Anti-whaling activists have accused Japanese whaling ships of deliberately ramming one of their boats in the Southern Ocean, while the whalers have blamed protesters for the collision.
Activists from the environmental group Greenpeace have been hounding a fleet of Japanese whalers for several weeks in the Southern Ocean, southwest of Australia.
The collision between the Greenpeace boat and the Japanese ship is another confrontation in what has become a heated battle. Both sides blame the other for the crash, which left the Greenpeace ship, Arctic Sunrise, with a dented bow.
Japan's Institute of Cetacean Research accuses the protesters of deliberately ramming its research boat, the Nisshin Maru, while it was attempting to transfer cargo. In a statement, it urged Greenpeace to stop its "dangerous and criminal actions."
Greenpeace spokesman Shane Rattenbury says the group is not looking for a violent confrontation.
"We certainly came down here committed to peaceful protest and we've made it very clear to the owners of the whaling fleet back in Japan that it's our intention to protest their activities but to not harm any of their crew and we certainly have no interest in causing a collision at sea," he said. "It's far too dangerous. We're out here in the middle of nowhere. The water's freezing. If anybody was to end up in the water, they've got very little chance of survival."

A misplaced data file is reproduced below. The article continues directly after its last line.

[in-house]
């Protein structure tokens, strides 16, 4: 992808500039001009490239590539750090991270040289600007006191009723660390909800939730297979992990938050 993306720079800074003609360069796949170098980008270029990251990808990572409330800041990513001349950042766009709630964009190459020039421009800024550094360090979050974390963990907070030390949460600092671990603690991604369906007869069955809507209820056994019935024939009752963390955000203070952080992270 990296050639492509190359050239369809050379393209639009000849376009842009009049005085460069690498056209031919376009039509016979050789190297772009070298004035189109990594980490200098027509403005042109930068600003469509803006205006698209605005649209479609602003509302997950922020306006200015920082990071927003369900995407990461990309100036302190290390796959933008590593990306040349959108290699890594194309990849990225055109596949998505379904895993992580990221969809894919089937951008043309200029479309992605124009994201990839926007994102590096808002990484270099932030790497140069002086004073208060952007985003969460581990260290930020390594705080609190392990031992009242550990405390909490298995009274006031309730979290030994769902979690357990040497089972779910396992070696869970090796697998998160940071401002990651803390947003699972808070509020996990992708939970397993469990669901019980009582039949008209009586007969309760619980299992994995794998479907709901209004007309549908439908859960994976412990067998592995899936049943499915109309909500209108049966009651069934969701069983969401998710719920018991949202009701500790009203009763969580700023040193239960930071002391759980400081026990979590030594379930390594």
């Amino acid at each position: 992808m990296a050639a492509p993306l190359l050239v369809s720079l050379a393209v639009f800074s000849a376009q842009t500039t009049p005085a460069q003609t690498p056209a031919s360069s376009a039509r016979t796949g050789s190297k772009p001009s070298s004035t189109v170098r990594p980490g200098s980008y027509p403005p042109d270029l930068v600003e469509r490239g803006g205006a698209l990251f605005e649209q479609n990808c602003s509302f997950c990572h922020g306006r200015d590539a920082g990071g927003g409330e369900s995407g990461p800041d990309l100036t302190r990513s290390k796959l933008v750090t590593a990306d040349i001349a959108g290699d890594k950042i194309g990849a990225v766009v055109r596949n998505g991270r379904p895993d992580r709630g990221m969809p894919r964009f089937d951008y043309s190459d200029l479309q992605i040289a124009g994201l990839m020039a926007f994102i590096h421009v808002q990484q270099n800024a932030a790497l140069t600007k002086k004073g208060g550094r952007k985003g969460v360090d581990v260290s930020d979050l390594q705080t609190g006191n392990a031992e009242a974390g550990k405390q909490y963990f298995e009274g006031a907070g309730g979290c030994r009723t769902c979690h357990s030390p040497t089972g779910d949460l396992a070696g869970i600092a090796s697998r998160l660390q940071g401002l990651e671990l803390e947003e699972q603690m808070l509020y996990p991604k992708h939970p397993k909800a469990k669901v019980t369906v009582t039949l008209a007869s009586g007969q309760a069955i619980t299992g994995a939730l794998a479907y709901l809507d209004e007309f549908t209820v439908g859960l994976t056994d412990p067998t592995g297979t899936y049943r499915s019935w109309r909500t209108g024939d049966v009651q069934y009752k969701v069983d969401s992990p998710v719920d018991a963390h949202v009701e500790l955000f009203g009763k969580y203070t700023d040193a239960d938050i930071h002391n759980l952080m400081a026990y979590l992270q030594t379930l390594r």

Greenpeace says none of the 25 crew on board the Arctic Sunrise were hurt and the boat is still seaworthy. The Japanese also reported no injuries to crew members.
Activists have been chasing the Japanese fleet for three weeks to try to stop its whale hunt.
Whale hunting is banned, but whales can be taken for research under the rules of the International Whaling Commission.
Japan's whalers say the hunt for 850 minke whales and 10 fin whales is part of a scientific research program.
However, Australia and other countries believe the expedition in the Southern Ocean near Antarctica is simply a front for the commercial harvesting of whale meat, which is popular in Japan.